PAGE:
- There is however a bit of a culture of “you have to talk loud to be heard”; so, this can sometimes not be the most inclusive working environment, but it is not unbearable.
- Have not heard of any harassment etc.
- It is easy to travel around as a female, and punishments for criminals are quite severe, so crime is kept relatively low.
- Originally applied for lots of companies in London but realised competition was high and applied for many start-ups too.
- Going for a smaller firm is not a bad thing- opens up career and expertise as you get a better insight into a wider respect to roles within company.
- Use the resources you have available through the Careers Service Team: from job roles to CVs and cover letters.
- Spend enough time going through your CV, cover letter and researching company; it is well worth the time and effort.
- Applications are very much a numbers game: you might have to apply for lots and lots of jobs due to the competitiveness and sheer randomness of selection- do not be disheartened.
- Use LinkedIn and research as many roles as possible and research area.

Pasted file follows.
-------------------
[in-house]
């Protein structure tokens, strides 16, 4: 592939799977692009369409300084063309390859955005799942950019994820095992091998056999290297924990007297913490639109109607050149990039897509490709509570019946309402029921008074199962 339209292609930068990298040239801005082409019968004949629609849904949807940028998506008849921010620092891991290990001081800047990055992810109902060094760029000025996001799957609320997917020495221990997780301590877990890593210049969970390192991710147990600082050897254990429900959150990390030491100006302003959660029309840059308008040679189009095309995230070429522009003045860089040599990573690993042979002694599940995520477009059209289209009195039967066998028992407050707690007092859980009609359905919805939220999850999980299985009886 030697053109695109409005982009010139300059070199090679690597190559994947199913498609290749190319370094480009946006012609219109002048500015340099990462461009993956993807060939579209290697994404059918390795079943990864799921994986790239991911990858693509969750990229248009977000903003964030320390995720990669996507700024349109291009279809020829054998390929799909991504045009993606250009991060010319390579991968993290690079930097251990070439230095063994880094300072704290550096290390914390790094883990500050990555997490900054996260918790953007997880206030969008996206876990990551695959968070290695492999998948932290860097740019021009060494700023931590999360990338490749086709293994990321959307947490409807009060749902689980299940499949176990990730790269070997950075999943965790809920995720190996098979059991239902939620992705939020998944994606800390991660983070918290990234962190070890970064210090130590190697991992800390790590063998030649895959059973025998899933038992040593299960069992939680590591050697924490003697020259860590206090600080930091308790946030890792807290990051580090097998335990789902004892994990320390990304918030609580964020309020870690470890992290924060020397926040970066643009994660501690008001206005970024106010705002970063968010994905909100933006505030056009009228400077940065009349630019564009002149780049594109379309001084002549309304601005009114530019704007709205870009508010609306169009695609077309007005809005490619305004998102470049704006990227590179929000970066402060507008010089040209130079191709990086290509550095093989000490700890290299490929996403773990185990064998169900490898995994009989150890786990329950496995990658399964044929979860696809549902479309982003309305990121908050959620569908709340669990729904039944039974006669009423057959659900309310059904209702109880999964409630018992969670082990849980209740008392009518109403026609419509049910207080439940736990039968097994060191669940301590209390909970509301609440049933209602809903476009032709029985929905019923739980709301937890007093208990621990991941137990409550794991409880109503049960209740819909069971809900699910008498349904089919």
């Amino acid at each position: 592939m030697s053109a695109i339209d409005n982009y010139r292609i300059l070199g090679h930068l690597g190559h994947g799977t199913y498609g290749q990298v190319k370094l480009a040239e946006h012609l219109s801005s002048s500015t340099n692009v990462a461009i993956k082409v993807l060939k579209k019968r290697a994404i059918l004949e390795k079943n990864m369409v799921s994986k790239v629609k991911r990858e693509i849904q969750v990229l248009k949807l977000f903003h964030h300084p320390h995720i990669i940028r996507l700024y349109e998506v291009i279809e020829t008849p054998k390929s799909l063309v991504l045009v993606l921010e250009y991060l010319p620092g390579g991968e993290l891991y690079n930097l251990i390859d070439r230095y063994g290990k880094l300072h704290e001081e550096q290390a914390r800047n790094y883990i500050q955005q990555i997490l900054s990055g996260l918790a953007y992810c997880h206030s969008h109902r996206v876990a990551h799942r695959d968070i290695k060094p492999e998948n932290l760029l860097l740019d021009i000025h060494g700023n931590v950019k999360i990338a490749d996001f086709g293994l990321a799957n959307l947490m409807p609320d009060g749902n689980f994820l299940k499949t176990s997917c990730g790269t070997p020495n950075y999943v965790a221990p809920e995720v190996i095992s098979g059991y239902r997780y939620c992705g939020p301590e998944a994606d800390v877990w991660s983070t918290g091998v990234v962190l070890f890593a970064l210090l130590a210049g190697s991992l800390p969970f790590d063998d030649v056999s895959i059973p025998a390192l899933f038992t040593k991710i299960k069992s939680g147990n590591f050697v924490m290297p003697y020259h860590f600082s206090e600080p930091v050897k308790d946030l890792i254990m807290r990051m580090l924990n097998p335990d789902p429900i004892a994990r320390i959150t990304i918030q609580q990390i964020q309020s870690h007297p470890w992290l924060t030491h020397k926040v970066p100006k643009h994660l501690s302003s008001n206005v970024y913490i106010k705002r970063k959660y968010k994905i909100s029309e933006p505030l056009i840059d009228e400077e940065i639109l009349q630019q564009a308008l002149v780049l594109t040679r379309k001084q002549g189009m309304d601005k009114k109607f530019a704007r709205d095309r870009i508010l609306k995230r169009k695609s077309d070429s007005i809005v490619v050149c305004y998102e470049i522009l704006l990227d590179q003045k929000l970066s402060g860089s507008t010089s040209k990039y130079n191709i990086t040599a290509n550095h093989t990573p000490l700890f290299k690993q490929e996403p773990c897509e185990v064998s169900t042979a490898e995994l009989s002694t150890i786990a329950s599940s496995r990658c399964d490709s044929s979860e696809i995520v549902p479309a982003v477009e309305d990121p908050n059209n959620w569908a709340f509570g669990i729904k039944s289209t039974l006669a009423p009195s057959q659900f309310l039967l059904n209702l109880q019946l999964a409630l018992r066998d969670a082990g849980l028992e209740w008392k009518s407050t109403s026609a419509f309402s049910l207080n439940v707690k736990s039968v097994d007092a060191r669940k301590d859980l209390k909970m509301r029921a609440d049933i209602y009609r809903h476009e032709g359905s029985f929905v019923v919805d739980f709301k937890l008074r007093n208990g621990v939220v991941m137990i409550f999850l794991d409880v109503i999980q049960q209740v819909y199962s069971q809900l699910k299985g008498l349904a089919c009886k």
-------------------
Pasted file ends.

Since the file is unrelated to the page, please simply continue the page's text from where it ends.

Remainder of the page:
United Nations General tips:
- There are numerous 2-6 month internships available with the UN – various roles and locations https://careers.un.org/lbw/home.aspx?viewtype=SJ&vacancy=All&lang=en-US
- Less competitive to apply to specialist agencies directly (eg WHO, UNHCR) – these are listed separately from link above.
- To be eligible to apply you need to have a Masters degree or in your final year of an undergraduate degree, or have graduated less then one year ago.
- You can apply to as many as you like.
- If you are working on a UN internship, you do not need a visa to work.
- Nearly all UN internships are unpaid.
- Make the most of your time working at the UN and network – there may be paid opportunities in other agencies after your internship.
- Application process is generally CV and cover letter, plus 1-2 interviews (via skype). Typical questions: why you want to work for the UN and not a private company? How can you add value to this role?
- The UN look at Cover Letters very closely and your intention to work at the UN will definitely be asked in an interview.
- It is good to include any NGO or volunteering experience you have.